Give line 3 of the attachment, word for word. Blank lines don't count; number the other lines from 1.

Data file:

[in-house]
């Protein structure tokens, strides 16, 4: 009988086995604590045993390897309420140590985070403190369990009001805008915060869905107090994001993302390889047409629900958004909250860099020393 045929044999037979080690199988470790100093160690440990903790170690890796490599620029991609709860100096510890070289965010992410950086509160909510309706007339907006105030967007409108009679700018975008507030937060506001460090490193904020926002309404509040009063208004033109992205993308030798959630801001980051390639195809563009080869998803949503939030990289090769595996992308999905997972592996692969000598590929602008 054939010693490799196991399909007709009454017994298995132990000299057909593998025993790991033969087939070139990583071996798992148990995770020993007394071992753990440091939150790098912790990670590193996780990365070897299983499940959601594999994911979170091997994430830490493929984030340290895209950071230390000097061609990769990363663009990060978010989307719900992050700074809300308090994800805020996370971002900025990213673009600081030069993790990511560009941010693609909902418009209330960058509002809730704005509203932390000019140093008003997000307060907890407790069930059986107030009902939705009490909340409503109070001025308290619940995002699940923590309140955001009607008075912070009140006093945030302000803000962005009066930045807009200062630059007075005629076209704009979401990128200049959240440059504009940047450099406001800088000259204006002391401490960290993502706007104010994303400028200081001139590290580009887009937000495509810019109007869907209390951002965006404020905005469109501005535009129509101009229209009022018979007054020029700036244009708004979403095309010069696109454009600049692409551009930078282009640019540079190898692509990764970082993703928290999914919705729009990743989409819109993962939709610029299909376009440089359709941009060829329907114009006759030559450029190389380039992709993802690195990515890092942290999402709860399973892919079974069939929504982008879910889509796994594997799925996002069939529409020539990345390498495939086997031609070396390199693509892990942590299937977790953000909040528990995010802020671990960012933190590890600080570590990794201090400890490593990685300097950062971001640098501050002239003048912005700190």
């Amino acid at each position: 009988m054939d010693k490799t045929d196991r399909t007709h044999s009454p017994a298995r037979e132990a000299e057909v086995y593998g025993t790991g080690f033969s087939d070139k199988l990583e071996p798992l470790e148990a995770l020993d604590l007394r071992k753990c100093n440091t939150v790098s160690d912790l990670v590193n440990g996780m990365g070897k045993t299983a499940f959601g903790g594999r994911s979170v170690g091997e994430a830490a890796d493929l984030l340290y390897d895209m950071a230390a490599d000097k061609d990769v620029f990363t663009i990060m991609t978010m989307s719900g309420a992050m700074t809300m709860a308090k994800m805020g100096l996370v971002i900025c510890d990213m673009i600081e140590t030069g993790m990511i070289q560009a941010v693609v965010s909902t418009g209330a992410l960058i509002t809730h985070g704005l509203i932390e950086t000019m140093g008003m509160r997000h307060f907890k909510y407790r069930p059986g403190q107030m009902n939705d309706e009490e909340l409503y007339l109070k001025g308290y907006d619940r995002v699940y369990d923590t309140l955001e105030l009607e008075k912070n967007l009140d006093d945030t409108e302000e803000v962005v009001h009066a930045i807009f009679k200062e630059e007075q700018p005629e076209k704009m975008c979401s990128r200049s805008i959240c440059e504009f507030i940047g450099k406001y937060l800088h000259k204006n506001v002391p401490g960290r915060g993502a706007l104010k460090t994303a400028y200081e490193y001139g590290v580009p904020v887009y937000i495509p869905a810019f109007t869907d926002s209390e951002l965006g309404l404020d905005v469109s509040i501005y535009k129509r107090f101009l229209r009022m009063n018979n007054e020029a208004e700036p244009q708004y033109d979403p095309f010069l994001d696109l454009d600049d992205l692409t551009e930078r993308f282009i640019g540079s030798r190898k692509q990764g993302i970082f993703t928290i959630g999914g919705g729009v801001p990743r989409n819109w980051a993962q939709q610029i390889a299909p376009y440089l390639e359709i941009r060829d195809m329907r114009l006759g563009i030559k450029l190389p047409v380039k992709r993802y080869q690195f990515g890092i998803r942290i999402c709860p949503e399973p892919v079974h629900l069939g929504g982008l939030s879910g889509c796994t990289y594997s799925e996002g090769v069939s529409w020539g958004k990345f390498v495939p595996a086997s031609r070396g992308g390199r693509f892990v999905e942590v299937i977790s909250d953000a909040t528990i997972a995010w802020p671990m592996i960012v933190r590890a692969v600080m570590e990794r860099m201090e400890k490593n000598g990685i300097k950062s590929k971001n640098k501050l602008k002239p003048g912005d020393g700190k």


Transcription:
């Amino acid at each position: 009988m054939d010693k490799t045929d196991r399909t007709h044999s009454p017994a298995r037979e132990a000299e057909v086995y593998g025993t790991g080690f033969s087939d070139k199988l990583e071996p798992l470790e148990a995770l020993d604590l007394r071992k753990c100093n440091t939150v790098s160690d912790l990670v590193n440990g996780m990365g070897k045993t299983a499940f959601g903790g594999r994911s979170v170690g091997e994430a830490a890796d493929l984030l340290y390897d895209m950071a230390a490599d000097k061609d990769v620029f990363t663009i990060m991609t978010m989307s719900g309420a992050m700074t809300m709860a308090k994800m805020g100096l996370v971002i900025c510890d990213m673009i600081e140590t030069g993790m990511i070289q560009a941010v693609v965010s909902t418009g209330a992410l960058i509002t809730h985070g704005l509203i932390e950086t000019m140093g008003m509160r997000h307060f907890k909510y407790r069930p059986g403190q107030m009902n939705d309706e009490e909340l409503y007339l109070k001025g308290y907006d619940r995002v699940y369990d923590t309140l955001e105030l009607e008075k912070n967007l009140d006093d945030t409108e302000e803000v962005v009001h009066a930045i807009f009679k200062e630059e007075q700018p005629e076209k704009m975008c979401s990128r200049s805008i959240c440059e504009f507030i940047g450099k406001y937060l800088h000259k204006n506001v002391p401490g960290r915060g993502a706007l104010k460090t994303a400028y200081e490193y001139g590290v580009p904020v887009y937000i495509p869905a810019f109007t869907d926002s209390e951002l965006g309404l404020d905005v469109s509040i501005y535009k129509r107090f101009l229209r009022m009063n018979n007054e020029a208004e700036p244009q708004y033109d979403p095309f010069l994001d696109l454009d600049d992205l692409t551009e930078r993308f282009i640019g540079s030798r190898k692509q990764g993302i970082f993703t928290i959630g999914g919705g729009v801001p990743r989409n819109w980051a993962q939709q610029i390889a299909p376009y440089l390639e359709i941009r060829d195809m329907r114009l006759g563009i030559k450029l190389p047409v380039k992709r993802y080869q690195f990515g890092i998803r942290i999402c709860p949503e399973p892919v079974h629900l069939g929504g982008l939030s879910g889509c796994t990289y594997s799925e996002g090769v069939s529409w020539g958004k990345f390498v495939p595996a086997s031609r070396g992308g390199r693509f892990v999905e942590v299937i977790s909250d953000a909040t528990i997972a995010w802020p671990m592996i960012v933190r590890a692969v600080m570590e990794r860099m201090e400890k490593n000598g990685i300097k950062s590929k971001n640098k501050l602008k002239p003048g912005d020393g700190k």